EMAIL: Without getting into specifics about which apps work best on which platforms, the principles of email management are consistent:
YOUR DESKTOP: Go for Zen on your desktop and completely clear it! Apart from straining your computer to refresh icons continually, desktops are there to provide the calm visual space your brain craves while processing data. While your desktop may seem like an infinite holding basket for what’s important at the moment, or a safe place to store what might get lost, left unchecked it will become a graveyard of expired photos, files, and reminders. A final caution: desktop items are typically not included in routine back-ups.
PHOTO MANAGEMENT: When there is no monetary cost involved in taking photos there is little motivation to weed out bad shots and duplicates: except photos take up a LOT of memory. So rather than pay for upgrades, take a look at your stockpile of digital pics and decide on your keepers. Trash the rest. Do not attempt to manage your photos in a day; a few hours a week is a good goal until you have controlled your collection to date, and then a half-hour a week to maintain going forward. If that seems too daunting…just deal with the photos from January 1, 2015 and tackle your larger collection with a pro.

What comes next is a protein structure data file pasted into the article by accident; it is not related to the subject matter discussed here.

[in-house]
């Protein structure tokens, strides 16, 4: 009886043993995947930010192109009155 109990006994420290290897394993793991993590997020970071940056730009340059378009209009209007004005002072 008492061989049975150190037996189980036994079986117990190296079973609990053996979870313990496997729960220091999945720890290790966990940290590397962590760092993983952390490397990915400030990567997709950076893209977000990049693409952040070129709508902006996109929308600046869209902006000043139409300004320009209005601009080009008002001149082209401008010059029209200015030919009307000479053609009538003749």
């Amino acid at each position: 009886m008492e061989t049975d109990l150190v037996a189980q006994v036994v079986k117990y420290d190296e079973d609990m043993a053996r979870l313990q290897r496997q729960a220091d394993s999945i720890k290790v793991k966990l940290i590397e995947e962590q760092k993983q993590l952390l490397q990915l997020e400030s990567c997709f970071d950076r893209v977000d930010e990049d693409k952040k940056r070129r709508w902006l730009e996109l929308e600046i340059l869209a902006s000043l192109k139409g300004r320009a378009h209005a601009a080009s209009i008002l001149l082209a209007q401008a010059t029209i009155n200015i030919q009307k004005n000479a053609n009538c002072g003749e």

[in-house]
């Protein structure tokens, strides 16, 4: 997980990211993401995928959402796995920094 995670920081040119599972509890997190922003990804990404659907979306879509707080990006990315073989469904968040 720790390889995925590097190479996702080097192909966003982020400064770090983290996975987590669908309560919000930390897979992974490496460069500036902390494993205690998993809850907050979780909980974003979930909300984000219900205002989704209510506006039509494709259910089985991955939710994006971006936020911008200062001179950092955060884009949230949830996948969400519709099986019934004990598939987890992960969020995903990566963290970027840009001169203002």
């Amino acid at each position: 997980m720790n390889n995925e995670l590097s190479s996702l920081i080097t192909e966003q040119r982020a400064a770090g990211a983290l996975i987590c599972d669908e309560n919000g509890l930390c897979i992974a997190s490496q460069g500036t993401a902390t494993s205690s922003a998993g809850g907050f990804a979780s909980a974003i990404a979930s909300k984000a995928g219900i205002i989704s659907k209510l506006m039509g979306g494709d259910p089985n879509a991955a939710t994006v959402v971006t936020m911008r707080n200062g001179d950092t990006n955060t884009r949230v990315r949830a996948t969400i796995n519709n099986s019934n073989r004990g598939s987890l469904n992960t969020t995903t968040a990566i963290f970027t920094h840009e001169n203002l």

DOCUMENTS: The two biggest categories to tackle are:
YOU have to decide what maintenance schedule will work for your lifestyle…but National Clean Out Your Computer Day aside, once a year is not enough.
As the holidays approach, ASK before you make a single purchase:
Where will it “live”? This is probably the last question people ask… but it should be first! If you don’t want to invite clutter, make sure you know where something will be stored when not in use; otherwise, it will sit out, collect dust, and get in your way.